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Comment Re:Not about winning a bet (Score 1) 274

They would be insane to buy them with less than a 20 year warranty.

Tesla would be insane to sell the new batteries -- what are they going to do with their old ones? Sure, they could recycle them immediately -- or they could get another decade of use out of them by putting them on the grid and recycle them later. Which is better for the environment *AND* Tesla's bottom line?

The main reason you recycle batteries is that they hold too little charge per unit of mass to be effective. With immobile storage, this ratio is much less a concern.

Comment Re:some things should be trivial for any expert (Score 1) 1001

To continue your analogy, it would be like asking a piano expert to compose a 6/8 waltz with a G progressive chord structure with a minor chord on the 4rd beat of even measures that resolves to the tonic on by the 6th beat in the style of Mozart. And compose it on a whiteboard without a piano.

Yes, this is technically possible but I would argue the ability to complete such a task has zero to do with one's ability to compose or play music that would become popular. I remember a conversation where a music theory professor raves to John Lennon about the technical names for all the obscure chord voicings he uses and how he uses them brilliantly where John just laughs and says something like "I don't know what you're talking about, but I think it's a compliment. Thank you"

Comment Re:One thing still wrong... (Score 1) 259

Hell, its getting worse and worse today, as that it is getting to where a majority of modern females not only are overweight and obese, but we are NOW actually telling everyone "this is ok"

In West Africa and much of the Pacific Islands, men have a preference for obese women. In fact, the oldest beauty standard statue we have is a fairly obese woman.

Personally, I'm attracted more to less obese women, but I don't pretend that it's some product of millions of years of evolution so I can feel superior about it.

Comment Is Bennett Haselton Back? (Score 5, Interesting) 283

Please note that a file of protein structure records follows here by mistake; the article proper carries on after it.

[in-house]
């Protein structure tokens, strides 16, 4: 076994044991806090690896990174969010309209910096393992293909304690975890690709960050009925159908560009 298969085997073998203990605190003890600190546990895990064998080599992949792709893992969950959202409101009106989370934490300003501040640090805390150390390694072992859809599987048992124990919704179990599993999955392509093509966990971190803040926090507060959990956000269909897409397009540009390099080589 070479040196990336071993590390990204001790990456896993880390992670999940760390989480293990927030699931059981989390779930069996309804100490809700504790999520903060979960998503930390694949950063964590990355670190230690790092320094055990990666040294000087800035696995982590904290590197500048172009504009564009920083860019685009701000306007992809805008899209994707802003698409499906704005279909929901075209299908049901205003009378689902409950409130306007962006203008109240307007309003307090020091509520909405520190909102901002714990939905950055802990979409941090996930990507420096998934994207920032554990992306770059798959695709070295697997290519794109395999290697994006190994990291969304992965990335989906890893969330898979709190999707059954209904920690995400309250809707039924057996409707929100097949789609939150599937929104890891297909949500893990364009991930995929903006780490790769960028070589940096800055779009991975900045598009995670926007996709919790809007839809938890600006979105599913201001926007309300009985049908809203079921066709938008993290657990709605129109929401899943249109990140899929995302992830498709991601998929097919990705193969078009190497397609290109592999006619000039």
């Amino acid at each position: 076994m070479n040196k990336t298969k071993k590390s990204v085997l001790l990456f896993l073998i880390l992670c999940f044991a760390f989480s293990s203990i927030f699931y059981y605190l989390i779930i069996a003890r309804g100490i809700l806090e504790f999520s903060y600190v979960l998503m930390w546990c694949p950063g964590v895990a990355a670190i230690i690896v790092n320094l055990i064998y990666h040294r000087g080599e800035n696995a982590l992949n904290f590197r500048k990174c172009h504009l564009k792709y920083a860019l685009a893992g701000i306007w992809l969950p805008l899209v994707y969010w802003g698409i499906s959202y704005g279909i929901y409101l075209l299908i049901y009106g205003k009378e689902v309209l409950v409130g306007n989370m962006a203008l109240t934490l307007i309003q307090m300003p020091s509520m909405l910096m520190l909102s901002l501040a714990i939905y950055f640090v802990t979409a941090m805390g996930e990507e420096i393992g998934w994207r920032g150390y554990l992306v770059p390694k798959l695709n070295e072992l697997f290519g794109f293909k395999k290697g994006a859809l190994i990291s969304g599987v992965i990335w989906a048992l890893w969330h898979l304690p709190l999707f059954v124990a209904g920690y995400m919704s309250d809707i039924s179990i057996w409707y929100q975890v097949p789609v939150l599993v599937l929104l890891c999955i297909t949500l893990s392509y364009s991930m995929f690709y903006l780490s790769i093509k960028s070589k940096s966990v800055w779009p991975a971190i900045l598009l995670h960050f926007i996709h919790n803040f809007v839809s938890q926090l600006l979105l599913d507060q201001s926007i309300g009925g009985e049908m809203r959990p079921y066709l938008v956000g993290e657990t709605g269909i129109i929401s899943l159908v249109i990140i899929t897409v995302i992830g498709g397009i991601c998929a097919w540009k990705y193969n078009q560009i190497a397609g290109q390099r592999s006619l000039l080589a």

conservative parts of America tolerate Silicon Valley "because people there just don't have that much sex. They're not having that much fun"
which translates to
Peter Thiel Thinks There's Not Enough Sex In Silicon Valley
Total non-sequitar. That aside, this is the single dumbest article I've not read on /. since Bennett Haselton was an "editor".

Comment Re:Some of the best satire (Score 1) 333

How are the anti-Milo demonstrators any different than the anti-Westboro baptist church demonstrators that follow them around? Counterprotests are part of free speech too. And aside from black bloc, those Berkeley protesters was peaceful.

We never did figure out a way to make sure no one beat up Westboro Baptist Church, but if you've got an idea, I'm open to it. Just remember, you can't control the people who show up to protest with you -- that's part of freedom too.

Comment Hard Numbers and Facts about STEM wages (Score 2) 660

According to ECON101, when demand outstrips supply, the price of a good goes up.

In this case, that means wages so I decided to take a look. According to the Federal Bureau of lagor statistics, STEM salaries grew at ~2% a year from 2013-2015 nationally. Meanwhile wages for "Computer Systems Design and Related Services" grew at ~2.3 a year. Inflation last year was 2.1% so if there is a STEM shortage, it must be very small.

In comparison if you are part of the ownership class, your NASDAQ index fund grew by 50%.